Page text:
Thursday, June 01, 2017

Welcome to June

Am_Fet writes:

Well, its been a busy wee while sine the last update on Waihao Forks.

A lot of that was taken up with going broke, finding a job, working at said job, hating said job, leaving said job, finding better job, finally having money (Yay!) and getting my life and my health back on track.

One of the things I have learnt is that I have the attention span of a gnat (does it show?) with too many projects vying for my attention.  So what I have done is taken a step back and nominated the 5 projects I really want to make progress on and then devote a month to each one.  So far I've been working on my HO American shelf layout (April) and making progress on the Mini restoration (May).

So this month:  Waihao Forks!

Firstly, I've been having a think about the overall layout plan and decided that the module containing the large truss bridge was going to be too small as well as being on a curve which isnt ideal.

What I've done is redesigned the layout to be more of a triangular shape:

This will allow the large truss bridge to now have a dedicated module of its own (upper left) as well as increasing the amount of room inside the layout for the tame operators.  On the downside, it does mean I'll need a few more endcaps than first thought, and we have yet to come up with an alternative source for these.  (Might need to make that a priority for this month as well!)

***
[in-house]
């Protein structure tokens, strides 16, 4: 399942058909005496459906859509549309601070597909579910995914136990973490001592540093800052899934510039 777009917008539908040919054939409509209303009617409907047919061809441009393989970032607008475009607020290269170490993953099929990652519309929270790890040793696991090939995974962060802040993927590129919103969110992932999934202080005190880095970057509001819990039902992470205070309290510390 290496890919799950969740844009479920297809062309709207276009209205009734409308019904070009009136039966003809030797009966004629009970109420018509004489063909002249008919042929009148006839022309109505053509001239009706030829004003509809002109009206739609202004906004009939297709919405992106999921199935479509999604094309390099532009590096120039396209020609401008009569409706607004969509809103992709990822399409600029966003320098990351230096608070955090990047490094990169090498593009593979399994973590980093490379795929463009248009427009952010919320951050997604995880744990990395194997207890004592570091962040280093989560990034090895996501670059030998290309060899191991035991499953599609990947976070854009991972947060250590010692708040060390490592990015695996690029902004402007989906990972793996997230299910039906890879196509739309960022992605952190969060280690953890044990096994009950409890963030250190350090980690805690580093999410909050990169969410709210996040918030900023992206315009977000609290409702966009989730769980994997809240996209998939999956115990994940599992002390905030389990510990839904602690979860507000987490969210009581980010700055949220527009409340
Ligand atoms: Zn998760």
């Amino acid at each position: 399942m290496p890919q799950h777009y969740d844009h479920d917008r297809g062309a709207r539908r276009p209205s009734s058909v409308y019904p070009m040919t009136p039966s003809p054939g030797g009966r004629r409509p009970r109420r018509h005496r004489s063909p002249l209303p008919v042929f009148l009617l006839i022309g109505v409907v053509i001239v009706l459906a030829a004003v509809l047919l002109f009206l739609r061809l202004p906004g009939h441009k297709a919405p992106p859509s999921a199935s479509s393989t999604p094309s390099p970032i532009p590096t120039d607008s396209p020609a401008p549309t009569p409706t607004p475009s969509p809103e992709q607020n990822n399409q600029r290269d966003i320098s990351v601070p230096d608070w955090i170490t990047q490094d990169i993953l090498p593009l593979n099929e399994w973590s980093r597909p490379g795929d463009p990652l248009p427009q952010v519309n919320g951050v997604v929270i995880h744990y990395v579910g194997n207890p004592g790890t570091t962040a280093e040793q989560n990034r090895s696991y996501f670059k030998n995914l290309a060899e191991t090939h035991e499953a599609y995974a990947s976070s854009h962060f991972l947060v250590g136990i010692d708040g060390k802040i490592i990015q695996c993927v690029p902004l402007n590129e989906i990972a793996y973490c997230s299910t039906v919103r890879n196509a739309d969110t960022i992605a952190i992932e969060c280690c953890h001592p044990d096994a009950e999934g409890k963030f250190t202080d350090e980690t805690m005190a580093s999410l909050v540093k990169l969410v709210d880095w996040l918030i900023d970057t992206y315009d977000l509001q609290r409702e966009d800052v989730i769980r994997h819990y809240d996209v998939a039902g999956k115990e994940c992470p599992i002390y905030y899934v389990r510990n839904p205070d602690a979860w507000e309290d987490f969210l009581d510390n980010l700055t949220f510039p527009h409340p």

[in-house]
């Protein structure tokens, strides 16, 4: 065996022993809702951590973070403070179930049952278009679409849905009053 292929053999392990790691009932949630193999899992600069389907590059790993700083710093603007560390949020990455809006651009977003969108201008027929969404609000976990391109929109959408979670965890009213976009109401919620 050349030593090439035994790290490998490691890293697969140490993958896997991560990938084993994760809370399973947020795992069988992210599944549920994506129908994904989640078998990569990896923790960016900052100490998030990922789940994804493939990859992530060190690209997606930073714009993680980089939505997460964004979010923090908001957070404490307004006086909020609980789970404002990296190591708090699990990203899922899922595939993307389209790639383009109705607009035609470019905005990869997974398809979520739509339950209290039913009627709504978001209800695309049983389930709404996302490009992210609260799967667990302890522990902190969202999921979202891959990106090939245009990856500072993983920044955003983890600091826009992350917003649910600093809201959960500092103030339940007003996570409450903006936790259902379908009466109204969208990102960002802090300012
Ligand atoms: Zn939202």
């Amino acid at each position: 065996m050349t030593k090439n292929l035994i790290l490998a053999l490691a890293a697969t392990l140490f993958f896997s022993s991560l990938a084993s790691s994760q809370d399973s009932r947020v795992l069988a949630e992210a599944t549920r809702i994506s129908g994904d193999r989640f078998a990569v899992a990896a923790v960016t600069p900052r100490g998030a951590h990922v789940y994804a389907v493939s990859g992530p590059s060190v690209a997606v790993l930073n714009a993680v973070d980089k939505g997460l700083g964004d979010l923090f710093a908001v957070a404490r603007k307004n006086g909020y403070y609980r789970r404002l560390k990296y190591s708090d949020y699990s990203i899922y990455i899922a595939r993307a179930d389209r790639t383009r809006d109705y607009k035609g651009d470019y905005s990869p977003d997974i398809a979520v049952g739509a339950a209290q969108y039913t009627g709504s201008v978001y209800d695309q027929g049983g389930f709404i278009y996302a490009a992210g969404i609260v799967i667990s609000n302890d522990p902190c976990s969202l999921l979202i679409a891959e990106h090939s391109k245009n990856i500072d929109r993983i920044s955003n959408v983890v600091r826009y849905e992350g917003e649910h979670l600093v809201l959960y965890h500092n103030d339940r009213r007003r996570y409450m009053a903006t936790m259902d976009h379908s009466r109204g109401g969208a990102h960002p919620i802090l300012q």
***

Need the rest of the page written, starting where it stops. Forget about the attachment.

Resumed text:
Club night next Tuesday is planned for a bit of action, mainly attaching the endcaps onto the layout (and maybe the faschia) and starting to mockup the buildings out of cardboard.  The goods shed should be easy, the pub maybe not so much.  Hopefully 0-4-4-0T will also be on hand to start mocking up some of the ground forms.


Anonymous said...

How do other people with MMW modules fit theirs in?

Motorised Dandruff said...

Are you meaning building a roundy roundy layout vs an end to end?

Am_Fet said...

The idea is that it can be run as a roundy roundy for exhibition use if need be, but is more than happy to be split up into its component parts to be used in a larger Modular layout.

0-4-4-0T said...

Well, Am_Fet decided to spend time with his kids rather than come to club night. So 0-4-4-0T spent the evening at club assembling NZ120 Fell brake vans instead of making landforms for Waihao Forks.

Am_Fet said...


Motorised Dandruff said...

So just how many Fell vans have you built? Are you selling them on the black market?

0-4-4-0T said...

I'm making five altogether in this batch. One to use as a master for casting and four hollow ones for towing up the 1 in 16 incline behind N mechanisms depending on adhesion only - no central rail horizontal wheels (I'll leave that refinement for the Head Druff to include in his H fleet).
For more than 70 years of operations, Fell brake vans on the Rimutaka Incline were run with their doors open. This was a deliberate plan by NZR staff to make life difficult for modellers over half a century after the incline closed. Because the doors have to be open, the interiors of the vans need to be detailed....even in NZ120.

Anonymous said...

. . . and you are very capable of adding said detail.. . . even in NZ120 :-)
- SteveF